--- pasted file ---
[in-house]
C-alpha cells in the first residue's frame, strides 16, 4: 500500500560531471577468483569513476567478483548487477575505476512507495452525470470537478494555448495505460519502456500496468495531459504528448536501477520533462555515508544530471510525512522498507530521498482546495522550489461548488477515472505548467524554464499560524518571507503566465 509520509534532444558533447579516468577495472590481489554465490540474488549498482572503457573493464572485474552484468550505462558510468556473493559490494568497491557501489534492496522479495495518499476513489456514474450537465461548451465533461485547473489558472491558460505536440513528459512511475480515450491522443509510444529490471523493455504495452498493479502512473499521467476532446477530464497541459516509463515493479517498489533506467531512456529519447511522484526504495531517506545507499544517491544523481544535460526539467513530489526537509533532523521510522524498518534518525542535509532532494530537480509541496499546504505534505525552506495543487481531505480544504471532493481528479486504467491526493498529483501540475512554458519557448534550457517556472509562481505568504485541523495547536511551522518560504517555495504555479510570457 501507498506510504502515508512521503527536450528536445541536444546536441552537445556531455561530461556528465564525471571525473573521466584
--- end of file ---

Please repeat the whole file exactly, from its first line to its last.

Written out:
[in-house]
C-alpha cells in the first residue's frame, strides 16, 4: 500500500560531471577468483569513476567478483548487477575505476512507495452525470470537478494555448495505460519502456500496468495531459504528448536501477520533462555515508544530471510525512522498507530521498482546495522550489461548488477515472505548467524554464499560524518571507503566465 509520509534532444558533447579516468577495472590481489554465490540474488549498482572503457573493464572485474552484468550505462558510468556473493559490494568497491557501489534492496522479495495518499476513489456514474450537465461548451465533461485547473489558472491558460505536440513528459512511475480515450491522443509510444529490471523493455504495452498493479502512473499521467476532446477530464497541459516509463515493479517498489533506467531512456529519447511522484526504495531517506545507499544517491544523481544535460526539467513530489526537509533532523521510522524498518534518525542535509532532494530537480509541496499546504505534505525552506495543487481531505480544504471532493481528479486504467491526493498529483501540475512554458519557448534550457517556472509562481505568504485541523495547536511551522518560504517555495504555479510570457 501507498506510504502515508512521503527536450528536445541536444546536441552537445556531455561530461556528465564525471571525473573521466584